The biggest environmental impact of any conference is surely air travel, but also food waste and meat consumption. The main venue for WCSJ2017, the Marriott Marquis in San Francisco, has one of the highest waste recovery rates for hotels in the USA. The California Academy of Sciences, where the WCSJ2017 welcome reception was held, also followed eco-friendly guidelines. Of course, we must continue this excellent work through reducing printed handouts and individual local transportation, by favoring local suppliers, choosing venues with waste-reduction practices, avoiding high carbon footprint menus, etc.

But with the undisputable scientific evidence on climate change, science advocates for even much stronger carbon reduction policies and individual carbon footprint reduction. Most of us are traveling for our professions, and WFSJ carries out its mission through events that have an impact on the planet. Therefore, as individuals and as a community we are all challenged to be responsible citizens.

To lower the effects of our travels on the climate, the WFSJ is ready to discuss with funders to support carbon offsetting through earmarking funds in our project budgets. Consequently, for the upcoming World Conference in Lausanne, Switzerland, the WFSJ is fully committed to working with the WCSJ2019 team to developing a sustainable plan to encourage attendees to reduce their carbon footprint. This item will be on the agenda of our next Board meeting as well as during WCSJ2019 committee meetings.

It might take several conferences to change our societal practices, but we are proud of what we have already accomplished. As climate change science believers, the WFSJ is taking a clear stance on positive action supported by science.

Another issue that we need to be aware of is to make sure that staff and employees working at our conferences receive fair wages, and the best possible benefits and working conditions in the host country. To make this possible, our current corporate social responsibility policy should be a more powerful tool that includes a component with precise social guidelines.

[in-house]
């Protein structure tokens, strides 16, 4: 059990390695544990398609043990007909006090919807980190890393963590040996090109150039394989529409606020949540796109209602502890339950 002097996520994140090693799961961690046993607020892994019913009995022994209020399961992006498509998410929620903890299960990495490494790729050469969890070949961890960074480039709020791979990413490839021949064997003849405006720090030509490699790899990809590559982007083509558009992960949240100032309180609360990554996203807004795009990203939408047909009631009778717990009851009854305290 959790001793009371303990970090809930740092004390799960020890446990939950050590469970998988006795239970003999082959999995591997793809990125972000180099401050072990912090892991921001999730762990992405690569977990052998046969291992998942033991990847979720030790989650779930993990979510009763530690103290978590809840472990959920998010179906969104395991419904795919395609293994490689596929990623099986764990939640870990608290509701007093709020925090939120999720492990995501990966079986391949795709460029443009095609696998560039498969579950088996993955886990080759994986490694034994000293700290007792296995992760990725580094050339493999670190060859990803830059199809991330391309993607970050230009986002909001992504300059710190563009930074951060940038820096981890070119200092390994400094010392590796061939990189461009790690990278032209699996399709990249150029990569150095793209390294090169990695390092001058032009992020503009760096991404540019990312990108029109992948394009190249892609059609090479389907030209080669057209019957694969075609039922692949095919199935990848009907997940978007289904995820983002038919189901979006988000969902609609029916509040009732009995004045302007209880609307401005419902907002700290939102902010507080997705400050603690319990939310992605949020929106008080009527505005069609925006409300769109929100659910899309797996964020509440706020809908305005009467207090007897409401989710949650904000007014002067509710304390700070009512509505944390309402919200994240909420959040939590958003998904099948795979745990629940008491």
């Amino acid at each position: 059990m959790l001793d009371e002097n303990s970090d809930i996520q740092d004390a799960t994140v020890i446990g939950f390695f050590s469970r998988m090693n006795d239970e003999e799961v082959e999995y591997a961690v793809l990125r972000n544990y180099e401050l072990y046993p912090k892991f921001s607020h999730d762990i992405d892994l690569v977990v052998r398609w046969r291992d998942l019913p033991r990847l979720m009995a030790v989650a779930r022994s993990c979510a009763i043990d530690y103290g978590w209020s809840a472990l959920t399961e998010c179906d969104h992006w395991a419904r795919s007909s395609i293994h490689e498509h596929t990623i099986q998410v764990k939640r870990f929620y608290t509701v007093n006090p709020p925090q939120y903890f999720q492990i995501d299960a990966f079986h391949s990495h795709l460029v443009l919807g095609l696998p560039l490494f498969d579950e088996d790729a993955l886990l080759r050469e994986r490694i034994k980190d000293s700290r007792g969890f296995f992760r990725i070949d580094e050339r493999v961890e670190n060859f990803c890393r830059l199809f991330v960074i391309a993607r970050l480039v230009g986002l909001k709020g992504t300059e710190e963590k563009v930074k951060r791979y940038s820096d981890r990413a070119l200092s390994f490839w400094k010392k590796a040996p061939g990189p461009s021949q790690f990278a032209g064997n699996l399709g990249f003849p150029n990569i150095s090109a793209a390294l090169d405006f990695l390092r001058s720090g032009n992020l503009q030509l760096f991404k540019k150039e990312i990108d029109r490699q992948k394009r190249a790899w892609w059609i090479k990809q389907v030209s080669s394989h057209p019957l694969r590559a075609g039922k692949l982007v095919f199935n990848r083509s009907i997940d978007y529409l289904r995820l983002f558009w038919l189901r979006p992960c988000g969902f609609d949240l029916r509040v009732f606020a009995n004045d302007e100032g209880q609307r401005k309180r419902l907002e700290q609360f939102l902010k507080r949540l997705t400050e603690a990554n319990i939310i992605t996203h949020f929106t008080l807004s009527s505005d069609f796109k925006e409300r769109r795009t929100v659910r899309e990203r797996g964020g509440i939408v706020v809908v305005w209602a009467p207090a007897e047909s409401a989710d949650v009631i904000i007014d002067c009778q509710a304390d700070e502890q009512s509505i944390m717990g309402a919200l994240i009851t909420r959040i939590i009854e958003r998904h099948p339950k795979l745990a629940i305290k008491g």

Developing Sustainable Conference Guidelines

Organizing a World Conference requires the support of valuable partnerships that ideally always result in a Win-Win situation for both the partner and the conference host, and consequently for the science journalism community. Through such engaging partnerships, all stakeholders will be reinforcing their missions. And when the WFSJ’s mission is reinforced, the entire science journalist community benefits.

But we can always do better. The lessons learned from the WCSJ in San Francisco will be helpful in shaping clear and transparent guidelines on partnerships, as well as the environmental and social issues we face when organizing events, such as the World Conference. Therefore, the WFSJ and the WCSJ2019 host organizers are fully committed to setting limits on direct partnerships of program sessions and thus avoid any influence on the programming.

The new guidelines will eventually also serve our 57 Member Associations in helping them to create Win-Win agreements with their own partners when organizing a local, regional or national event.

Article by Anne-Marie Legault
WFSJ Interim Executive Director